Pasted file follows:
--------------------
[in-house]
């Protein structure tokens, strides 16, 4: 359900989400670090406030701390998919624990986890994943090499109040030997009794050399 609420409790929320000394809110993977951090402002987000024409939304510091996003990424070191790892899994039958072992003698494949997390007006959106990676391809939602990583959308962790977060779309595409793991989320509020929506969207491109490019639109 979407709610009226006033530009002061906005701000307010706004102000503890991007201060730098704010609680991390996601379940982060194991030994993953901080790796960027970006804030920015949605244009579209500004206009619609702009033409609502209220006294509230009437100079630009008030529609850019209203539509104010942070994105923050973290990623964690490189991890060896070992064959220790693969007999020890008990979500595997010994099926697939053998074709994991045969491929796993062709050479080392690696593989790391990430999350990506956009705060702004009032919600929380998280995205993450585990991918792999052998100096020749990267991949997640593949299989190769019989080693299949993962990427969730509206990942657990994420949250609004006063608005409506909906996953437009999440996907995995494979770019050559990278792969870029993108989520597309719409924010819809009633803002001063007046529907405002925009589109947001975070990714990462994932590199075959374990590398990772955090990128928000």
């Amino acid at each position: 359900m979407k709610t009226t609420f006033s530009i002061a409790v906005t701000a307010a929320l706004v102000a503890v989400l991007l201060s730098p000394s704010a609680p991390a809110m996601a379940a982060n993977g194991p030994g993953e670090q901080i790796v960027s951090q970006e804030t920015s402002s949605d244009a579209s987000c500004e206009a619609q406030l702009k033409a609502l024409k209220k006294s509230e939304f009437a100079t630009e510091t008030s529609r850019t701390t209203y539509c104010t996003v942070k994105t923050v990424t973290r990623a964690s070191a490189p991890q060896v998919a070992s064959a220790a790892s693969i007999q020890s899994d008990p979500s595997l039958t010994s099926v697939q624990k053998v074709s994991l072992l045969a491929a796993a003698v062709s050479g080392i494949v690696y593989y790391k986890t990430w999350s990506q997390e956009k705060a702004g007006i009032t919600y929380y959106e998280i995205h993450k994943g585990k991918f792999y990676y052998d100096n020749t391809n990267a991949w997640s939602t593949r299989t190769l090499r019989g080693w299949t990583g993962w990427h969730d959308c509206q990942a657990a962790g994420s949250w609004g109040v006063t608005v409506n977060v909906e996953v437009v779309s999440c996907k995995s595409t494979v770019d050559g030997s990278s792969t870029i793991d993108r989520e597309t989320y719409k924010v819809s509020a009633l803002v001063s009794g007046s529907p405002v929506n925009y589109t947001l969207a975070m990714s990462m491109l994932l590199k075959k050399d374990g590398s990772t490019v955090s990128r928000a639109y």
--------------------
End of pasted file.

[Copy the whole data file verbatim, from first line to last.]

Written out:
[in-house]
């Protein structure tokens, strides 16, 4: 359900989400670090406030701390998919624990986890994943090499109040030997009794050399 609420409790929320000394809110993977951090402002987000024409939304510091996003990424070191790892899994039958072992003698494949997390007006959106990676391809939602990583959308962790977060779309595409793991989320509020929506969207491109490019639109 979407709610009226006033530009002061906005701000307010706004102000503890991007201060730098704010609680991390996601379940982060194991030994993953901080790796960027970006804030920015949605244009579209500004206009619609702009033409609502209220006294509230009437100079630009008030529609850019209203539509104010942070994105923050973290990623964690490189991890060896070992064959220790693969007999020890008990979500595997010994099926697939053998074709994991045969491929796993062709050479080392690696593989790391990430999350990506956009705060702004009032919600929380998280995205993450585990991918792999052998100096020749990267991949997640593949299989190769019989080693299949993962990427969730509206990942657990994420949250609004006063608005409506909906996953437009999440996907995995494979770019050559990278792969870029993108989520597309719409924010819809009633803002001063007046529907405002925009589109947001975070990714990462994932590199075959374990590398990772955090990128928000």
């Amino acid at each position: 359900m979407k709610t009226t609420f006033s530009i002061a409790v906005t701000a307010a929320l706004v102000a503890v989400l991007l201060s730098p000394s704010a609680p991390a809110m996601a379940a982060n993977g194991p030994g993953e670090q901080i790796v960027s951090q970006e804030t920015s402002s949605d244009a579209s987000c500004e206009a619609q406030l702009k033409a609502l024409k209220k006294s509230e939304f009437a100079t630009e510091t008030s529609r850019t701390t209203y539509c104010t996003v942070k994105t923050v990424t973290r990623a964690s070191a490189p991890q060896v998919a070992s064959a220790a790892s693969i007999q020890s899994d008990p979500s595997l039958t010994s099926v697939q624990k053998v074709s994991l072992l045969a491929a796993a003698v062709s050479g080392i494949v690696y593989y790391k986890t990430w999350s990506q997390e956009k705060a702004g007006i009032t919600y929380y959106e998280i995205h993450k994943g585990k991918f792999y990676y052998d100096n020749t391809n990267a991949w997640s939602t593949r299989t190769l090499r019989g080693w299949t990583g993962w990427h969730d959308c509206q990942a657990a962790g994420s949250w609004g109040v006063t608005v409506n977060v909906e996953v437009v779309s999440c996907k995995s595409t494979v770019d050559g030997s990278s792969t870029i793991d993108r989520e597309t989320y719409k924010v819809s509020a009633l803002v001063s009794g007046s529907p405002v929506n925009y589109t947001l969207a975070m990714s990462m491109l994932l590199k075959k050399d374990g590398s990772t490019v955090s990128r928000a639109y």